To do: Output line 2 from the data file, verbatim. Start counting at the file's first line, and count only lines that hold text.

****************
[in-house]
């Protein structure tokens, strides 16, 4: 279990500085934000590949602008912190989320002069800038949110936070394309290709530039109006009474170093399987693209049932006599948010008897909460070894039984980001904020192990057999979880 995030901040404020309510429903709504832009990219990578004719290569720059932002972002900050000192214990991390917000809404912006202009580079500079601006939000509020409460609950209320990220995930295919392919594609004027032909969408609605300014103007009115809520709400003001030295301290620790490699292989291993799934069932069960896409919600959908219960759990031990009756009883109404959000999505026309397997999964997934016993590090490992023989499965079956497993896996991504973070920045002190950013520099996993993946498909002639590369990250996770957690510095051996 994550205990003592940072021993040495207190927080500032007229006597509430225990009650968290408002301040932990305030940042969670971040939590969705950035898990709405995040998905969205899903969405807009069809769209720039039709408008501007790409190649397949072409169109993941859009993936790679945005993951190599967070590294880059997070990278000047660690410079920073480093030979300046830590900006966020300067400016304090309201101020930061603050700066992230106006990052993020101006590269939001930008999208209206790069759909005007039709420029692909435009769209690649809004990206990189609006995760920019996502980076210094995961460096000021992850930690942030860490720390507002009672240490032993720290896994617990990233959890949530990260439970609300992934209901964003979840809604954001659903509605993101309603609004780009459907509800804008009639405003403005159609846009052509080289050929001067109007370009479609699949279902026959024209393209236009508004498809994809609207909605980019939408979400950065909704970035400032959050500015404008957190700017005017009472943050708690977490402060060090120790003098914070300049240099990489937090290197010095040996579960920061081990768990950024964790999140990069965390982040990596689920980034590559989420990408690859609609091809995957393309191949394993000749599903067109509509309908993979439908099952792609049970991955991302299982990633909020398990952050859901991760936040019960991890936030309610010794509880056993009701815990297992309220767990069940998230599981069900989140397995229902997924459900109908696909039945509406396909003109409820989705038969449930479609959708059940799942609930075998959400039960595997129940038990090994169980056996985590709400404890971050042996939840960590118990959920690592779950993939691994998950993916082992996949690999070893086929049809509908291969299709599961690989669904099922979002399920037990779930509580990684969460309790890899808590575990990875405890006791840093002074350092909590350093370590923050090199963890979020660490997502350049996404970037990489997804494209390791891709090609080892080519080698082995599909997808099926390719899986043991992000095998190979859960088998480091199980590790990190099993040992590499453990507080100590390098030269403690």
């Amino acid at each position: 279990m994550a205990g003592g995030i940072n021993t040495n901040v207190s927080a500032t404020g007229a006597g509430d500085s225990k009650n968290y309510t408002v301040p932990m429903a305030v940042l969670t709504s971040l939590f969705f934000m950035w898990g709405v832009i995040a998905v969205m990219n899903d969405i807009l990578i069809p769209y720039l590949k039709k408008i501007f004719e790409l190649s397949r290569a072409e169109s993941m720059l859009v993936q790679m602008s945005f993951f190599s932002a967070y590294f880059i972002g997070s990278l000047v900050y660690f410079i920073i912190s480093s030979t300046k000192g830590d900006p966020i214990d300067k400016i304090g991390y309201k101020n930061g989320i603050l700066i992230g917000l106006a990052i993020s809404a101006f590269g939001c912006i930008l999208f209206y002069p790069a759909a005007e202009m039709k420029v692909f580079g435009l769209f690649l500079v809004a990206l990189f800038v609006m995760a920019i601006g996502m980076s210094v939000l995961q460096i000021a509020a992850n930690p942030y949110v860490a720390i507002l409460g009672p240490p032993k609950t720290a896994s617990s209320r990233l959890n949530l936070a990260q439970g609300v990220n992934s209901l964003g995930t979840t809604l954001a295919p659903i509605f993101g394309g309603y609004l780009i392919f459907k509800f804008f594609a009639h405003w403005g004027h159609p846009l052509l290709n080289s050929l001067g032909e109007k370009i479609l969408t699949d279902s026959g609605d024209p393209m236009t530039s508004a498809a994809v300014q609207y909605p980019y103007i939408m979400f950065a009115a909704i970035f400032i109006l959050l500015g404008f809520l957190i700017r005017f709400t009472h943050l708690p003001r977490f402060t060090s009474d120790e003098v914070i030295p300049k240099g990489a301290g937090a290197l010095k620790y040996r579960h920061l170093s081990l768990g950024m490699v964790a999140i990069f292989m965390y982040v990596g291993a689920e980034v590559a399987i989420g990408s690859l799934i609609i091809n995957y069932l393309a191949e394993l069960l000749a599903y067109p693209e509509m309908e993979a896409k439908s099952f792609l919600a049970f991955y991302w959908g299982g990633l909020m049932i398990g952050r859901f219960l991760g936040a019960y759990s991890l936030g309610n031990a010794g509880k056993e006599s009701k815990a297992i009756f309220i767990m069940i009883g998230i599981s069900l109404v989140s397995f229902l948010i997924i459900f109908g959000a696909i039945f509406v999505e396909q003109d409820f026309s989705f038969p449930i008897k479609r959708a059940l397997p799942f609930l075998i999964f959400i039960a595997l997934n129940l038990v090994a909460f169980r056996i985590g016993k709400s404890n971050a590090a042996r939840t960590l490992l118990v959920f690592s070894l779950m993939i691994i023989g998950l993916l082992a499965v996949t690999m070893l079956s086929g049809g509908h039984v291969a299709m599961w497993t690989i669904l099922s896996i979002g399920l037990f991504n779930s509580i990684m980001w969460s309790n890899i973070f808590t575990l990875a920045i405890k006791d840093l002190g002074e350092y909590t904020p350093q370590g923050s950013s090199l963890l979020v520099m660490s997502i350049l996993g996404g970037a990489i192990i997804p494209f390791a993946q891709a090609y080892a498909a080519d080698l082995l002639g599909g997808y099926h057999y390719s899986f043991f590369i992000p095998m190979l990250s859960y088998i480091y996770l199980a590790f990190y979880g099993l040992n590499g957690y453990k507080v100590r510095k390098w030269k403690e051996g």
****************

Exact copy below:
């Protein structure tokens, strides 16, 4: 279990500085934000590949602008912190989320002069800038949110936070394309290709530039109006009474170093399987693209049932006599948010008897909460070894039984980001904020192990057999979880 995030901040404020309510429903709504832009990219990578004719290569720059932002972002900050000192214990991390917000809404912006202009580079500079601006939000509020409460609950209320990220995930295919392919594609004027032909969408609605300014103007009115809520709400003001030295301290620790490699292989291993799934069932069960896409919600959908219960759990031990009756009883109404959000999505026309397997999964997934016993590090490992023989499965079956497993896996991504973070920045002190950013520099996993993946498909002639590369990250996770957690510095051996 994550205990003592940072021993040495207190927080500032007229006597509430225990009650968290408002301040932990305030940042969670971040939590969705950035898990709405995040998905969205899903969405807009069809769209720039039709408008501007790409190649397949072409169109993941859009993936790679945005993951190599967070590294880059997070990278000047660690410079920073480093030979300046830590900006966020300067400016304090309201101020930061603050700066992230106006990052993020101006590269939001930008999208209206790069759909005007039709420029692909435009769209690649809004990206990189609006995760920019996502980076210094995961460096000021992850930690942030860490720390507002009672240490032993720290896994617990990233959890949530990260439970609300992934209901964003979840809604954001659903509605993101309603609004780009459907509800804008009639405003403005159609846009052509080289050929001067109007370009479609699949279902026959024209393209236009508004498809994809609207909605980019939408979400950065909704970035400032959050500015404008957190700017005017009472943050708690977490402060060090120790003098914070300049240099990489937090290197010095040996579960920061081990768990950024964790999140990069965390982040990596689920980034590559989420990408690859609609091809995957393309191949394993000749599903067109509509309908993979439908099952792609049970991955991302299982990633909020398990952050859901991760936040019960991890936030309610010794509880056993009701815990297992309220767990069940998230599981069900989140397995229902997924459900109908696909039945509406396909003109409820989705038969449930479609959708059940799942609930075998959400039960595997129940038990090994169980056996985590709400404890971050042996939840960590118990959920690592779950993939691994998950993916082992996949690999070893086929049809509908291969299709599961690989669904099922979002399920037990779930509580990684969460309790890899808590575990990875405890006791840093002074350092909590350093370590923050090199963890979020660490997502350049996404970037990489997804494209390791891709090609080892080519080698082995599909997808099926390719899986043991992000095998190979859960088998480091199980590790990190099993040992590499453990507080100590390098030269403690």